Thursday, January 22, 2004

Hi Notes

OK…I’ve been remiss is posting of late, so I’ll play catch-up, beginning with the great news from yesterday’s trip to the top of the world (well, SLO County): I picked up signals from Blk287, one of the newly released Condors in the Pinnacles National Park! This precocious bird jumped to the head of his class by escaping from his holding pen while still at Ventana Wilderness a few months ago. He flew free for about a week before being re-captured and transported to the Pinnacles with the rest of the group of six youngsters and their mentor, Hoi. Having gained this vast amount of prior experience, he has become the ‘Alpha’ bird at the Pinnacles and tends to fly higher and farther than his fellow feathered friends. Just prior to these birds being released (end of Dec.’03, beginning of Jan.’04), we had a scare concerning the whereabouts of AC9, as he had been missing for more than a week. As it turned out, his transmitters had ceased to function. Since then they have managed to capture him (not an easy task as he has become quite good at avoiding the trap) and fit him out with a Satellite as well as a radio transmitter. As most of you probably know, AC9 is the only free flying Condor from the last 22 Condors in existence, taken into captivity in the late 1980s. Needless to say, he is a VERY special bird!

Last week (Jan 12) while at the lookout with a potential volunteer, Donna Bower, and her friend Rick Clack, Rick spotted two mature Bald Eagles perched in a tree between the lookout and Pozo. Quite a
beautiful sight! We also saw a Bobcat darting across the road on the way up to the lookout.

The week before that (Jan 7) I had gone to the lookout with yet another Donna (O’Shaunnesy). We were amazed to see a flock of 175 to 200 Wild Turkeys just passed the Santa Margarita Lake turnoff on the way to Pozo. Once at the lookout, we embarked on a hike to Hi Valley and REALLY enjoyed the hike DOWN. The hike back UP from Hi Valley caused my heretofore under-used hiking muscles to protest vigorously for the next of couple of days. During the winter months there isn’t a lot of Condor activity, as the birds tend to stay ‘home’ in Ventana, Hopper Mt., and now the Pinnacles, most of the time. It is always beautiful at the lookout, with a view of the Sierras to the East and the Pacific Ocean to the West on clear days. The weather can be chilly, giving us an opportunity to sport our warmest cold weather togs.

Don’t miss the Condor exhibit at the Natural History Museum in Morro Bay and learn more about these grand birds!

‘Til next time,

Friday, January 16, 2004

Jan 12-15 at the Lookout

It was great to be back up to the lookout after being away for 2 ½ months. The place looks better than ever with the new storm doors, rockwork, pruning, and change of season. Green is coming back to the hillsides and soon they will be alive with all types of flowering plants. Mountain Quail that have been quiet for the past few months are beginning to call again but only very early in the morning before the sun comes up. The birdseed that has been put out on the ground has been attracting a lot of sparrows. A flock of 20+ `Oregon’ Dark-eyed Juncos makes its way to the seed many times a day. From the catwalk you can see and hear the flock coming up the wooded hillsides on their rounds. They will feed for a few minutes and then they will be off, spooked and taking cover in the brush. They are very fearful of coming out in the open. But once a few brave birds venture out then the rest of the flock and other species not associated with the flock will join in on the feeding. Golden- crowned Sparrows, White-crowned Sparrows, California Towhees, Spotted Towhees, Purple Finches, Western Scrub-Jays, Fox Sparrow, and even a `Slate-colored’ Dark-eyed Junco all take part in the feast. Maybe with all the action at the seed the local Sharp- shinned Hawk will find an easy meal. Not only birds but also small mammals at night feed on the seed as evidenced by the sunflower seed shells downstairs left by the deer mice that still seem to be able to get inside the building. Only a few Anna’s Hummingbirds are using the one feeder that is left out. The birdbath attracts all the birds that visit the seed plus Lesser Goldfinch, Wrentit, and California Thrasher. Although I did not see the latter two using the bath at all for the last few days I was up there. In the late summer and fall they were both constantly using the water. Maybe with the wetter season and cooler temperatures there is less need for them to seek water or maybe they are just getting the water from other locations, or both. Throughout the day I had views off various birds perched on Hi Valley and Huff’s Hole rocks: Red- tailed Hawk, Golden Eagle, Common Raven, an unidentified falcon, and Turkey Vultures. The Vultures sometimes chose to sit on the rock rather than stand. Had brief signals from two condors up towards Big Sur and stronger signals from three condors towards the southwest in Santa Barbara County. Just as I first picked up a signal from one of the birds to the southwest I got a message from a friend who claimed he was almost positive he saw a condor heading north while driving on 101 near Los Alamos 20 minutes earlier but he couldn’t ID it for sure. The direction of the signal I was getting placed the bird 10-15 miles to the northwest of Los Alamos at the closest. So it may either be possible or just coincidence that it was a condor he saw and one I was tracking. Later I picked up a signal for another bird in the same general direction. Maybe the `Condor Country’ tour with the Winter Bird Festival will be lucky enough to spot one.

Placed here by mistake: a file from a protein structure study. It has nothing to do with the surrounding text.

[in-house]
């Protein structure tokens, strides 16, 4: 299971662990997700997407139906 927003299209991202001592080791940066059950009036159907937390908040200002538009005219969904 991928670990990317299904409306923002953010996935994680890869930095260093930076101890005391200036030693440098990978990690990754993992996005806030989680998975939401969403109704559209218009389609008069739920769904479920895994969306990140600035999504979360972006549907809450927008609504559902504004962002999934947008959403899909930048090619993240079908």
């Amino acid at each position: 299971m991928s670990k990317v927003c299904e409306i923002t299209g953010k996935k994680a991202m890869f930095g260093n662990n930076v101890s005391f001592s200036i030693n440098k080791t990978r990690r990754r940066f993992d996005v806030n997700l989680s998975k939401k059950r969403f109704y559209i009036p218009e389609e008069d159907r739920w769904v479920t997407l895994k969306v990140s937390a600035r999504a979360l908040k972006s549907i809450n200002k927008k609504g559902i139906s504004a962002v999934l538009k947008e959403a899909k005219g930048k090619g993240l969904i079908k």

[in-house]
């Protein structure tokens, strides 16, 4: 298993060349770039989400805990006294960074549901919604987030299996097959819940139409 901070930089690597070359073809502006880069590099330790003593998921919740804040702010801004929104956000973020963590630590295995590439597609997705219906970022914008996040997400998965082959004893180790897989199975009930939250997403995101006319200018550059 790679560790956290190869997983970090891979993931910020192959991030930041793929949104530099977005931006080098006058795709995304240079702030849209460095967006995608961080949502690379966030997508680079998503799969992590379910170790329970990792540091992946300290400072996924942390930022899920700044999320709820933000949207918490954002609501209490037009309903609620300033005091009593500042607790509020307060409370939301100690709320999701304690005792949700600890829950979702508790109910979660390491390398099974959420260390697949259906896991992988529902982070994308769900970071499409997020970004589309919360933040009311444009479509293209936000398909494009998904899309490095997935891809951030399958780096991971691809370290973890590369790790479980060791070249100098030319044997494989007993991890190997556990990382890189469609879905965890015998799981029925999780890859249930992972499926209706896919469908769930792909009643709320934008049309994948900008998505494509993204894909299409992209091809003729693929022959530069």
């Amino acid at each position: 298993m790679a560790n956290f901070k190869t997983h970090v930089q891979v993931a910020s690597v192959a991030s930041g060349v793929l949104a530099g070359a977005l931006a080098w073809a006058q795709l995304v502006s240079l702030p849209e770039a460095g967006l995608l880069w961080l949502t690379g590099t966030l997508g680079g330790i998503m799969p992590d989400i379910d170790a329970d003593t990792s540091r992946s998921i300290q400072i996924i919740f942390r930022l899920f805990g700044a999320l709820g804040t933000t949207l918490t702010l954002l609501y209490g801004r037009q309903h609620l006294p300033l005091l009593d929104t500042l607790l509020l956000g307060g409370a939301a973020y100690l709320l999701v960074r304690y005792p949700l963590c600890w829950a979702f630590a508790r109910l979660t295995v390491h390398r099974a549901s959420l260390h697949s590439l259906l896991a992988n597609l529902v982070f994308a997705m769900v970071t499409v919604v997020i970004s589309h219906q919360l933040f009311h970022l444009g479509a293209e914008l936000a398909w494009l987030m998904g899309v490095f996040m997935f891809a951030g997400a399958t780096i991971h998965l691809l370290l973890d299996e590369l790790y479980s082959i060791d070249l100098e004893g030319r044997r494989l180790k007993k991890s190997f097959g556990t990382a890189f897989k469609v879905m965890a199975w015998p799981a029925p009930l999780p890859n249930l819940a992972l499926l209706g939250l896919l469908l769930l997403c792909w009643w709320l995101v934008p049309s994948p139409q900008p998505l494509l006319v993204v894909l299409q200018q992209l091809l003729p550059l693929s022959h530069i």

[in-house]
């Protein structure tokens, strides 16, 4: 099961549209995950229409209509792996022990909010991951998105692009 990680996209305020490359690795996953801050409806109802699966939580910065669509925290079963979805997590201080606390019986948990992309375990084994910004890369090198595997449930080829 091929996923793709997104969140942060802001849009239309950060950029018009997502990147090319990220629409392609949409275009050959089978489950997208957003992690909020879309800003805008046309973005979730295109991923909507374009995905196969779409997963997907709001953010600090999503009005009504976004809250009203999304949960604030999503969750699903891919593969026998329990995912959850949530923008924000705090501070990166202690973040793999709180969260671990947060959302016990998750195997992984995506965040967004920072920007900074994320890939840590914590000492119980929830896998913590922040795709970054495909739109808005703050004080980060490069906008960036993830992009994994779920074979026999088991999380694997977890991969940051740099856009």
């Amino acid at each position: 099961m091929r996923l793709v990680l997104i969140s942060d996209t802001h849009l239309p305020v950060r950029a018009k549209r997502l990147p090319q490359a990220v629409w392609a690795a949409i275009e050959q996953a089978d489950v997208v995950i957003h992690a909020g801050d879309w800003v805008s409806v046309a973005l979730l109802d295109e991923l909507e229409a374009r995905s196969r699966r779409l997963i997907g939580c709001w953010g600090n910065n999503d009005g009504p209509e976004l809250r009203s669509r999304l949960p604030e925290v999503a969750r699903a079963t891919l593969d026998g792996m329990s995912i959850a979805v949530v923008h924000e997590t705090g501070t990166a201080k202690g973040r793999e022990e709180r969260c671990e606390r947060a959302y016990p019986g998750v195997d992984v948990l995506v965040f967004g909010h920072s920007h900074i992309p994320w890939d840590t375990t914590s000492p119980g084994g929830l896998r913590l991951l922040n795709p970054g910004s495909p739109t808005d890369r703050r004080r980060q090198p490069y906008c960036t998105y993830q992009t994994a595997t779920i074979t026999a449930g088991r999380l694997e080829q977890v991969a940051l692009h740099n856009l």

Mike Tyner